Saturday, August 14, 2010

Two turtle doves

I have to say up front that I don't really know if these are tourterelles (turtle doves) or not. There are so many variations in the pigeon/dove family that we find around here. If any of you recognize the exact variety, I'd appreciate a confirmation or correction.

Two birds on a wire outside our house.

Still, I have seen swans (a-swimming), geese (a-layin'), colly birds (blackbirds), French hens, and partridges where we live. If only I could get one of those last ones to perch in our pear tree...

Now, I know that there is controversy around this song. Four "colly" birds? I grew up singing "four calling birds." My research (such as it is) suggests that "calling" is a change from the original. Both terms supposedly refer to blackbirds which, in Europe, are known for their songs.

And what about that partridge in a pear tree? When I see partridges, they're on the ground, not usually perching in trees. Well, one explanation derives from the transformation of the song between French and English. Une perdrix is a partridge in French. It's pronounced pear-dree. So, one theory goes that "and a partridge, une perdrix" became "and a partridge in a pear tree."

And lastly, why am I talking about a Christmas song in mid-August? Well, the turtle doves showed up. It won't be long before the Christmas decorations make their appearance in your local department store. They may already be there.


  1. Thay are collared doves - and it appears that the one on the left is having ideas about the one on the right.

    Which is about usual for these birds

  2. I don't know one bird from another, especially within varieties. I do know that I wish we could get rid of the stupid wood pigeons at our condo.

  3. Sounds like Collared Doves would be good served with "collared" greens. All these different doves are called tourterelles in French. That must be where "turtle" dove comes from.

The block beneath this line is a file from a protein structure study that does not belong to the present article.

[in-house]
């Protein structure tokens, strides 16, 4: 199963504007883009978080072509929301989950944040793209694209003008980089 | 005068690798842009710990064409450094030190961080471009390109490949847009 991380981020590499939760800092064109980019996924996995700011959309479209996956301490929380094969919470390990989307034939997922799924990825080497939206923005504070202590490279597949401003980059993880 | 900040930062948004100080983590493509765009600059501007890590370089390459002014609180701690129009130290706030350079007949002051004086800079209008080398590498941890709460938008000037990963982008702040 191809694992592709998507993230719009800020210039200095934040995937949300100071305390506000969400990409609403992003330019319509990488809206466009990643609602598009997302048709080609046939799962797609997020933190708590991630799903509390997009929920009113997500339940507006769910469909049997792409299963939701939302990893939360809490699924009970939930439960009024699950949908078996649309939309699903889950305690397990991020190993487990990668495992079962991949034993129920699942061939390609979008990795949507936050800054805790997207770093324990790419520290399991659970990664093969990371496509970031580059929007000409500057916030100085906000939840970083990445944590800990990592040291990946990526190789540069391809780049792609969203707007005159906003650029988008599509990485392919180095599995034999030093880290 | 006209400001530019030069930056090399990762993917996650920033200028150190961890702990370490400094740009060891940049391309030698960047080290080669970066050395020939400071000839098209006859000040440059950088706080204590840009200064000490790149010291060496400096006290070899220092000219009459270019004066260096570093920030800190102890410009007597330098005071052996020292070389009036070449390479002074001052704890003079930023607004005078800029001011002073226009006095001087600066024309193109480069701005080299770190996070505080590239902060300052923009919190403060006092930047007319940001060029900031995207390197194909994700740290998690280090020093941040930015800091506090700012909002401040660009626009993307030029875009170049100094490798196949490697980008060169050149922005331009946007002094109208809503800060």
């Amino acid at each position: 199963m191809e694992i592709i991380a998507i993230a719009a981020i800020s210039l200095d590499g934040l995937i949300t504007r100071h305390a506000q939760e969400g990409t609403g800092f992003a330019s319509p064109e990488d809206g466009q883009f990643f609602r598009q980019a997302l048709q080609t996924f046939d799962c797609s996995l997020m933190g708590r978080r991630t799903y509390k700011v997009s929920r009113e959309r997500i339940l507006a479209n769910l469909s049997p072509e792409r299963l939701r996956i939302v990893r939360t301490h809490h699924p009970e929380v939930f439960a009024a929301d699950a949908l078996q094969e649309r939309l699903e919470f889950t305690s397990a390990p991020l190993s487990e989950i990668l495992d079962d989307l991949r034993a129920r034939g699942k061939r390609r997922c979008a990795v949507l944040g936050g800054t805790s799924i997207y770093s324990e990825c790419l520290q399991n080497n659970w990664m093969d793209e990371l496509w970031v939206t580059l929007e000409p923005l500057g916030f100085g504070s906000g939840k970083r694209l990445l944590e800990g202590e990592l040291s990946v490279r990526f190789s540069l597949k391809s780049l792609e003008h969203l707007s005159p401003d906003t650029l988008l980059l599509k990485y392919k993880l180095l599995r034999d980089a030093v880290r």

4. I've always sang "calling birds". I'll never think the same again. Colly, hmmm.

  5. It's not Christmas yet here in Dixieland, but we've got lots of Halloween already. School has started also!

  6. And a partridge in a pear tree.

  7. When I lived in Virginia there was a pair that made their home in a tree by my dinning room window. They were called Ringneck doves.

    Victoria, Bellingham, WA

  8. simon, who puts the collars on?

    starman, you probably could tell a pigeon from a peacock...

    rick, glad I could help.

    bill, do you need a band-aid?

    evelyn, school? In August? That's just not right.

    alewis, exactly.

    judy, I had to write something...

    victoria, I wonder if they're the same?

  9. I can't wait to tell my kids this story! They LOVE to hear stuff like this about the origins of songs and song history. My eldest is a music minor at Clark MA. and he is especially keen. Thanks for the great post!!! I love your blog.

    We only have mourning doves in our yard...they are very small and actually quite beautiful to look at. Smooth very light grey feathers though.

  10. Oh, non, pas déjà Noël !!!!!!!!! Hi, Evelyn ! Over here, we resume school on Sept. 1st (teachers) and students go back to school on Sept. 2nd...

    I've found interesting web sites related to the various species of doves, in English and French, on which one can go and listen to their various "roucoulements"/cooing :


  11. suzanne, we had morning doves when we lived in California. They have a very distinctive way of calling.

    mary, thanks for the links!


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